Meanwhile, in the Kumamoto prefecture 2009 report, doubts such as “one can glimpse a distorted sense of belonging” were cast upon reasons such as “the family register will be stained” [6]. The 2012 report also states that there were multiple cases in which there was no absolute need to leave the child at the Cradle, such as cases in which a child was dropped off because the parents could not quickly find a childcare facility so they could work, or would not be able to raise the child because they were going to study overseas [1]. The acceptability of a reason cannot be judged so simply without considering the details of each individual case. Yet, compared to the first group of reasons, the latter group appears to be less acceptable; parents could not complain if they were declared to be prioritizing only their own happiness. In addition, there was an extremely unfortunate case of a child being used for a financially-motivated crime in which an underage guardian dropped a child off at the Cradle, embezzled property that the child had inherited, and was subsequently arrested [1,22]. In some cases, infants (13.6%) and toddlers (7.4%) are dropped off instead of newborns [1]. The first child dropped off at Jikei Hospital’s “Stork’s Cradle” was a three-year-old toddler [23].

Obviously, abuse must be prevented. The purpose of the baby hatch is to accommodate newborn infants as a last resort, so it should be clearly stated as such and be thoroughly publicized to prevent improper use. In the case of Jikei Hospital, they have been operating the “SOS baby and mother telephone counseling office” on a 24-h basis from December 2006, before operation of the Cradle began, so that babies are not casually dropped off. In practice, they have been able to significantly prevent improper use [1,6]. Here, we can again refute the position that establishment of baby hatches is bad because of abuse.

First, we need to determine whether baby hatches are inappropriate just because some people abuse them. Whatever the system, unfortunately, there are always some people that will abuse it. Even if baby hatches have been used for simplistic reasons, if this only applies to some people and most parents had pressing reasons, then would not the system be acceptable? Criticism should be directed at the abusers, rather than casting doubt upon the entire baby hatch system just because some use them for selfish reasons.

Second, are we capable of readily determining the simplicity behind the reason for another’s behavior? Indeed, from a third-person perspective, we think “how could they drop off a child for such a reason!” However, even if an act is foolish when examined calmly, the person concerned may have been in an extremely serious and desperate psychological state at that point in time [24]. When considering someone else’s problems, we can all easily become great philosophers and judges. Although an objective judgment from a third-person perspective is important, the subjective psychology and feelings of the concerned parties are also important.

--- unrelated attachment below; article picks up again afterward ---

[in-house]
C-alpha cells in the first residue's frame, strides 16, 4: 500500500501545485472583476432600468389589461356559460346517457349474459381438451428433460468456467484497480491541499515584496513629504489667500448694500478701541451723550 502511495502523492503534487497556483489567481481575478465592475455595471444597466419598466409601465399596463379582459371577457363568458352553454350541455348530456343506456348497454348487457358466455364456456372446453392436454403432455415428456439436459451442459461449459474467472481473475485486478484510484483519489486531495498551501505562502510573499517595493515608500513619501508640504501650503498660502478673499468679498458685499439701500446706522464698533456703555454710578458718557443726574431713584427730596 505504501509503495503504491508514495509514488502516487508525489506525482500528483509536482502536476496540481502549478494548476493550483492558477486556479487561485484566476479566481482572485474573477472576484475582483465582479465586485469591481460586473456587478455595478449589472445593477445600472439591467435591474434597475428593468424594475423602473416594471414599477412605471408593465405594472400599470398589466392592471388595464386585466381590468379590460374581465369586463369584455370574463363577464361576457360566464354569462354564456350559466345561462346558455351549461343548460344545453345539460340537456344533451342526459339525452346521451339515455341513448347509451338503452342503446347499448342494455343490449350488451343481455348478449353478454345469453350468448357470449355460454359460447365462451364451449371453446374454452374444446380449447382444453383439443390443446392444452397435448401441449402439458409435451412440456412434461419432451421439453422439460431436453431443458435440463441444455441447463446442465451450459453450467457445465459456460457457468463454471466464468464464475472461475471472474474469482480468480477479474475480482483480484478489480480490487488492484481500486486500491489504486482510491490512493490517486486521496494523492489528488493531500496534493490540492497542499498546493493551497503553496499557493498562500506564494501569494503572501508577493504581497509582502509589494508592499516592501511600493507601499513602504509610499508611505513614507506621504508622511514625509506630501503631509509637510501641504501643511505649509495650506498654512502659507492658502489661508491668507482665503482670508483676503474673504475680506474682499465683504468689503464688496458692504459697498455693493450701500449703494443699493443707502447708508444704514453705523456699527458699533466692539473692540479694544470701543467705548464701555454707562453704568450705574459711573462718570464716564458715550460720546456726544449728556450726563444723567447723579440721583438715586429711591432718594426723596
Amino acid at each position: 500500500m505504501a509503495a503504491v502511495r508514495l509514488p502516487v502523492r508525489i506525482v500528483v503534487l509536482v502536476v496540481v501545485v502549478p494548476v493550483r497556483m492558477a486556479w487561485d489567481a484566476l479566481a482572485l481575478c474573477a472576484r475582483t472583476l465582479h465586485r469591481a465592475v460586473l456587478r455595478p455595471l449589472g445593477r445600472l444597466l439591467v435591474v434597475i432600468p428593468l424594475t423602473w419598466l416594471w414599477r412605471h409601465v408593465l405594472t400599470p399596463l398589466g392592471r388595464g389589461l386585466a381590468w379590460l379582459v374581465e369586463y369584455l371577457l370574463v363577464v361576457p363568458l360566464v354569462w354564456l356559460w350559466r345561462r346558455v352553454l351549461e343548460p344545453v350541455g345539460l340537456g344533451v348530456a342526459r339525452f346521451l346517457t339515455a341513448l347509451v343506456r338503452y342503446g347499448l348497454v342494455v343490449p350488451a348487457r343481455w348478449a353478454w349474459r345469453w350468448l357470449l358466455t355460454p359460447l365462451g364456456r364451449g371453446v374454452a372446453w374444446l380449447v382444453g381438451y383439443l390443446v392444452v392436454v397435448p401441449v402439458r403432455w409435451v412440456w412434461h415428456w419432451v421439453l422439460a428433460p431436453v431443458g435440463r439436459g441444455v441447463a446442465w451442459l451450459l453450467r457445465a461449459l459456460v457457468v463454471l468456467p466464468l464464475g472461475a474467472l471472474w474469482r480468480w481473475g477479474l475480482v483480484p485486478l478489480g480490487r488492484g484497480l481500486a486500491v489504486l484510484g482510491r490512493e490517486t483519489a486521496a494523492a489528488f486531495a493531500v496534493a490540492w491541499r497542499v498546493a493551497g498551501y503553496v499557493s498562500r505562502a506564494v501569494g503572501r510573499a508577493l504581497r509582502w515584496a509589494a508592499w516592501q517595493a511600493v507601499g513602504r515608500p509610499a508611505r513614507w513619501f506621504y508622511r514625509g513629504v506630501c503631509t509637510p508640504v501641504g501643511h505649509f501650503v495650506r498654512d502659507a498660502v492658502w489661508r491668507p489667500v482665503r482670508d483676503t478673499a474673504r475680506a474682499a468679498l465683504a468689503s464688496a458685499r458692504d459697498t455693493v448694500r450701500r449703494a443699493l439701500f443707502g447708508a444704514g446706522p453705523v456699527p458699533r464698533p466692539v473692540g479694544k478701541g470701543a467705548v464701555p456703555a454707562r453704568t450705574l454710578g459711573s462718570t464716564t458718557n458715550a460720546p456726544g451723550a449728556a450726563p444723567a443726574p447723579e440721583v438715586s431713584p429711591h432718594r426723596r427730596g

Third, Atsushi Yamada responds to the criticism “perhaps they will drop children off casually,” as follows: “Even so, what matters is that lives are saved. Although the ‘simplicity’ of those that drop off a child and the ‘deterioration of ethical values’ are pointed out, we should attend more to the reality of a society in which child-rearing is difficult. Women are always the ones that struggle. That men are not held responsible is also a problem. Each individual citizen must become aware of the reality that many babies are dying” [6].

Baby hatches cannot save babies’ lives

In Germany, the incidence of neonatal death and abandonment has not decreased since introduction of the babyklappe [25]. While the babyklappe may help troubled women, some people believe they do not help the children [15]. However, survey results from one region of one country for a defined time period can hardly be called reliable evidence. We could also claim that the baby hatch counteracted what would otherwise have been an increase in child abandonment [24]. In addition, there are the data which indicate that the number of abuse death of children has slightly been increasing in Japan, and it is suggested unwanted pregnancy could lead to it. In 2010, there were 51 cases of abuse death and most of sacrificed children were under 1 years old [1,6]. The increase of the abuse death lets us concern about the increase of the future abandoned child, and it may be said that the necessity of baby hatch rises more.

While some claim that the system saves a significant number of newborn lives as a fact, others argue that demand has been created out of nothing [5,17]. What would have happened to the 81 children that were dropped off during a five-year period at the baby hatch of Jikei Hospital? Although we can speculate, the truth is unknowable: the claim that they would have been abandoned on the streets or killed is as valid as the claim that they would have been raised safely by their parents. Unless collaborative long-term social experiments are carried out in many regions of multiple countries to produce solid data, we will only see a clash of beliefs and assertions devoid of evidence.